Sodalite

Sodalite is a deep colored crystal named  for its sodium content. Often confused with lapis lazuli because of its blue intense, rich color, earliest known stories demonstrate that it was used by ancient Bolivian and Peruvian traders as early as 2,500 B.C. Despite being discovered by Europeans in 1811 at the Ilimaussaq in Greenland, sodalite only became popular in 1891 when it was found in Ontario, Canada. Bancroft, Dungannon Township and Hastings County, Ontario, Canada are still the major sources of Sodalite supply, while other deposits have been found in US, Bahia in Brazil, Bolivia, Kola Peninsula in Russia, Romania, Portugal, India, Namibia and Burma.

Formation

Sodalite is a feldspathoid formed in a rare type of igneous rocks derived from sodium-rich magmas. In these magmas, silicon and aluminum were so limited that there is no quartz formed, nor feldspar minerals. Sodalite is probably the best known among its group, which also includes Nepheline, Leucite, Noseean, Hauyne, Lazurite, Cancrinite, and Melilite. Stones like sodalite do not belong on the surface. Volcanic activity usually brings it up from the deepest level of the earth and it is found as a mass within igneous rocks. The volcano Vesuvius in Italy has produced twelve-sided crystals of sodalite, which are very rare.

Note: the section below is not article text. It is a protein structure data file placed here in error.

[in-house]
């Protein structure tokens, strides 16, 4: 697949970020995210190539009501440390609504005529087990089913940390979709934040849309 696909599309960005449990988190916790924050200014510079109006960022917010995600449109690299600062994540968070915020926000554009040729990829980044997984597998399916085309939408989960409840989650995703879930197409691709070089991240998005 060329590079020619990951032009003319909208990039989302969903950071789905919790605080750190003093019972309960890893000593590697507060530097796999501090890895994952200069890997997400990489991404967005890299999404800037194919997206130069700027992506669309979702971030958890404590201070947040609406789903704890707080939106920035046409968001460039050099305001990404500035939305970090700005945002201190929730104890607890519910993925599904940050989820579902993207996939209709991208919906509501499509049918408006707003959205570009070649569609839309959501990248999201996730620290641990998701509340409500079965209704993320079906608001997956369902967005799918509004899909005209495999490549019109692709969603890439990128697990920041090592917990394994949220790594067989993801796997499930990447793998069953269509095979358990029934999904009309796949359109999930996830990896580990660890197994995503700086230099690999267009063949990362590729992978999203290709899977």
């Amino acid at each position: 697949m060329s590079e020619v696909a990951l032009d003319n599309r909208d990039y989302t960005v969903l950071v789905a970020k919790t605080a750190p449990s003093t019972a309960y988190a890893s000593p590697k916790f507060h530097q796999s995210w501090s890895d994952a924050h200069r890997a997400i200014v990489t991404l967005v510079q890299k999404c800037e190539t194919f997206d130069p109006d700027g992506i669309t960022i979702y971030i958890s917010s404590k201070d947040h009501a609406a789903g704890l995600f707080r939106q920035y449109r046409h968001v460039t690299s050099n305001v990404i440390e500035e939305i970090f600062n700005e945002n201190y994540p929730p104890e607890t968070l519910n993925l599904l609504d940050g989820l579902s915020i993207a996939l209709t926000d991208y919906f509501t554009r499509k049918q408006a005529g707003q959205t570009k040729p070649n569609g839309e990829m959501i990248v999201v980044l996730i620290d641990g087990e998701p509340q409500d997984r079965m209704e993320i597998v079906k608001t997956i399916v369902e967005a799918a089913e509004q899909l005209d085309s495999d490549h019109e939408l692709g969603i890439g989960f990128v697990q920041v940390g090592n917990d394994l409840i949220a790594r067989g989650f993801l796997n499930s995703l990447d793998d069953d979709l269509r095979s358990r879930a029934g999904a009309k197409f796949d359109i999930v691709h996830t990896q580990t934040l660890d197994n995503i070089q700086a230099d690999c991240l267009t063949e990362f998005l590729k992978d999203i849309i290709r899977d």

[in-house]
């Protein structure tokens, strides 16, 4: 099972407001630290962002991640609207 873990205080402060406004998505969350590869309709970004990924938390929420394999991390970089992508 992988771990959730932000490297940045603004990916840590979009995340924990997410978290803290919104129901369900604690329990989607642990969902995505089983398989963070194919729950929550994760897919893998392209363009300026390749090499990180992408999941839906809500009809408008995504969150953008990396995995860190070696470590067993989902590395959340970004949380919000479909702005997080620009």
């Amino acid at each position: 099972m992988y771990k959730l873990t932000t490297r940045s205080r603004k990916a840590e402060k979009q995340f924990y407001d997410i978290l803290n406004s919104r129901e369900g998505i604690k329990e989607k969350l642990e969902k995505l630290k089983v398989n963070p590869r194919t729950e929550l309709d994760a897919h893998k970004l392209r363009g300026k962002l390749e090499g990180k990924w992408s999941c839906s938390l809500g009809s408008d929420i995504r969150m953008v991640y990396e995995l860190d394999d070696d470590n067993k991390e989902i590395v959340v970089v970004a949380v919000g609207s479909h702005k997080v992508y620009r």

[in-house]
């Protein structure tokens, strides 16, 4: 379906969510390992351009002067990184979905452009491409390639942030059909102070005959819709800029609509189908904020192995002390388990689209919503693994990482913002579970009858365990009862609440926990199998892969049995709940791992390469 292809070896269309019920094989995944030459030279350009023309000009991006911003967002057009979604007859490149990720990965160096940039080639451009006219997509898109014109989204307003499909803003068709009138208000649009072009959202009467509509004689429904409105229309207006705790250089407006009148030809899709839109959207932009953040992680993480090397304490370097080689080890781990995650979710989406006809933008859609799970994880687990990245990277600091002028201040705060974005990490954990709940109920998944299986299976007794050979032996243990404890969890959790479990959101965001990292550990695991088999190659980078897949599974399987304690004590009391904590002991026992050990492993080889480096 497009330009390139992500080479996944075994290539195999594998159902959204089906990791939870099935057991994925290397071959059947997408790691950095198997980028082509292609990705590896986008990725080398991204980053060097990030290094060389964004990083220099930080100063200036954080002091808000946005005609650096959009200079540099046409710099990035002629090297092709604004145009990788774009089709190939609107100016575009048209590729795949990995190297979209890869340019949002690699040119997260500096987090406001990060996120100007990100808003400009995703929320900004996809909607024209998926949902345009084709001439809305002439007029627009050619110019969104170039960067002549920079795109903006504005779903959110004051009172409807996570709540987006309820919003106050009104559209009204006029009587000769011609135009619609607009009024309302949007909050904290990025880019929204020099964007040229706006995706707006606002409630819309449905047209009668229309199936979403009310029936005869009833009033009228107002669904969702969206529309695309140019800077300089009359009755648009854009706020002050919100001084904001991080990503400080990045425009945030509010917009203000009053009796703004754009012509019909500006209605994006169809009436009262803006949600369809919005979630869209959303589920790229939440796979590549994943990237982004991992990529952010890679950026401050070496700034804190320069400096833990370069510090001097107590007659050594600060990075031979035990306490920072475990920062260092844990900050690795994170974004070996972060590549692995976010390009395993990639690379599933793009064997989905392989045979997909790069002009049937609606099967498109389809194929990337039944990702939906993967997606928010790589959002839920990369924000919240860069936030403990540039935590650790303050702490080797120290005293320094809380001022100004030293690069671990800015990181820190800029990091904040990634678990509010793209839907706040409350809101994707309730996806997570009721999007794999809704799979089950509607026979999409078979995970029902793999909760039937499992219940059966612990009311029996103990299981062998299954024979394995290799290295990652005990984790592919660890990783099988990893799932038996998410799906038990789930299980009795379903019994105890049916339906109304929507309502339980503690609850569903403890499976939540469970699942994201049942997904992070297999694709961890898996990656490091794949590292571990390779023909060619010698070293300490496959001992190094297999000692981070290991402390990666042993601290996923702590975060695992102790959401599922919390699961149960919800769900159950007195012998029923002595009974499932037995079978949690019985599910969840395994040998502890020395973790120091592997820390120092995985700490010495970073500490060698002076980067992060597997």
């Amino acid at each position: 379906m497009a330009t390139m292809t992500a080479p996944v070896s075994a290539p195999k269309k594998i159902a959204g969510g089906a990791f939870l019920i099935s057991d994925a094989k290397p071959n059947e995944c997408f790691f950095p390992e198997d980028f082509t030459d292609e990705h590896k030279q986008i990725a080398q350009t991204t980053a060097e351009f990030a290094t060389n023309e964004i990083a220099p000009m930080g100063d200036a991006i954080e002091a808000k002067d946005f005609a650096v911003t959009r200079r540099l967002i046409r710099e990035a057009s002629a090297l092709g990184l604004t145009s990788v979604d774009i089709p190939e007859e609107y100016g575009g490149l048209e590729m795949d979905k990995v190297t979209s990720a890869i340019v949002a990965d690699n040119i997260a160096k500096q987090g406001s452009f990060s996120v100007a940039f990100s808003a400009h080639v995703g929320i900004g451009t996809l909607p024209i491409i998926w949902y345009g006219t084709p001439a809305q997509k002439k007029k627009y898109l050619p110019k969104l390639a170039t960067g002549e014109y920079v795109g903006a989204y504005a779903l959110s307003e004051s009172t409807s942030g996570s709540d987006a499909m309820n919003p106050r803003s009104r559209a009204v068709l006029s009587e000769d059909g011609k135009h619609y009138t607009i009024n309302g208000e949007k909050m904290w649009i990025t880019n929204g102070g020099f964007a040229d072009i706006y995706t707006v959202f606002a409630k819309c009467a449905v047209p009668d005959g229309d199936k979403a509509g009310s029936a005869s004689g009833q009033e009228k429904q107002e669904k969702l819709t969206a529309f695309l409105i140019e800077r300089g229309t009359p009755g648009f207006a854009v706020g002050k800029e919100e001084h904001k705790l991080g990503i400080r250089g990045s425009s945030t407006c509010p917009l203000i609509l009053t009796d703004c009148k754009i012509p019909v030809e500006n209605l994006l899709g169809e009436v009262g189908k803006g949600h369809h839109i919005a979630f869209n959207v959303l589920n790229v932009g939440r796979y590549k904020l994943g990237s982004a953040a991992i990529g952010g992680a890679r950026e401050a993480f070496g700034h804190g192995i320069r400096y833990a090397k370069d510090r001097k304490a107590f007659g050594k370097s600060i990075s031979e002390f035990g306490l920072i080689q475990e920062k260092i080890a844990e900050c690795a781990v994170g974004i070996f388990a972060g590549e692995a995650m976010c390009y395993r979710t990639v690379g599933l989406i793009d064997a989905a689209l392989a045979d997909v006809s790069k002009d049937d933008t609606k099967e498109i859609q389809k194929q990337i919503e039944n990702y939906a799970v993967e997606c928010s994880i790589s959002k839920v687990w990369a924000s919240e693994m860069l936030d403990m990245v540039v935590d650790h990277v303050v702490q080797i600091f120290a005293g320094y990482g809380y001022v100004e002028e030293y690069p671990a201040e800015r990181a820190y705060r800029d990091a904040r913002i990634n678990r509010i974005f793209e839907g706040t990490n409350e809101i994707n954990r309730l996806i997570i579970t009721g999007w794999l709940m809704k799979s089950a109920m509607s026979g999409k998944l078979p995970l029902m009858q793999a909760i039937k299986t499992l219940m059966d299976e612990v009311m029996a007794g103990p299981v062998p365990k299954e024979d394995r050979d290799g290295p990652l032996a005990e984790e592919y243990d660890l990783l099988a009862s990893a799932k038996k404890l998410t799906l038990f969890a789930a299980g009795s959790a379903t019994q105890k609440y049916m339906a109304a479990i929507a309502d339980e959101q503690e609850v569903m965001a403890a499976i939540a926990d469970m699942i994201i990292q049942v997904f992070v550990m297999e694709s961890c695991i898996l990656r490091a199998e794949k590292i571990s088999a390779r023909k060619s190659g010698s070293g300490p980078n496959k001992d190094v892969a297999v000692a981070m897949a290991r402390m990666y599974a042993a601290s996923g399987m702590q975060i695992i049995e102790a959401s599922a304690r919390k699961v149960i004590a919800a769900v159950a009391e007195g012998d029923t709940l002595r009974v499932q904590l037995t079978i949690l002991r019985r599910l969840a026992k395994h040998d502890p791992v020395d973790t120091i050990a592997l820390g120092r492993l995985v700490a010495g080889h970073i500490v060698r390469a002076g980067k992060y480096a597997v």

Properties

The majority of Sodalite on the market is blue, however it can also be grey, yellow, green, or pink hues. It is usually spotted with white veins or patches of calcite that give sodalite its distinctive appearance. Although sodalite can contain some pyrite, just like Lapis Lazuli, its color is usually royal blue, not ultramarine. An opaque to semi-translucent stone with a hardness of 5.5-6 on Mohs scale, it has see six visible directions of cleavage that can look like as incipient cracks. Almost all sodalite fluoresces orange when exposed to ultraviolet light.

Symbolism

Communication. Element: Wind

Legends

In the 1800’s, Princess Margaret visited Bancroft, Canada and learned about Sodalite. The Princess  fell in love at first sight with the blue gem, and she ordered a very large quantity for decorating her residence Marlborough House, which is why sodalite is sometimes called Princess Blue.


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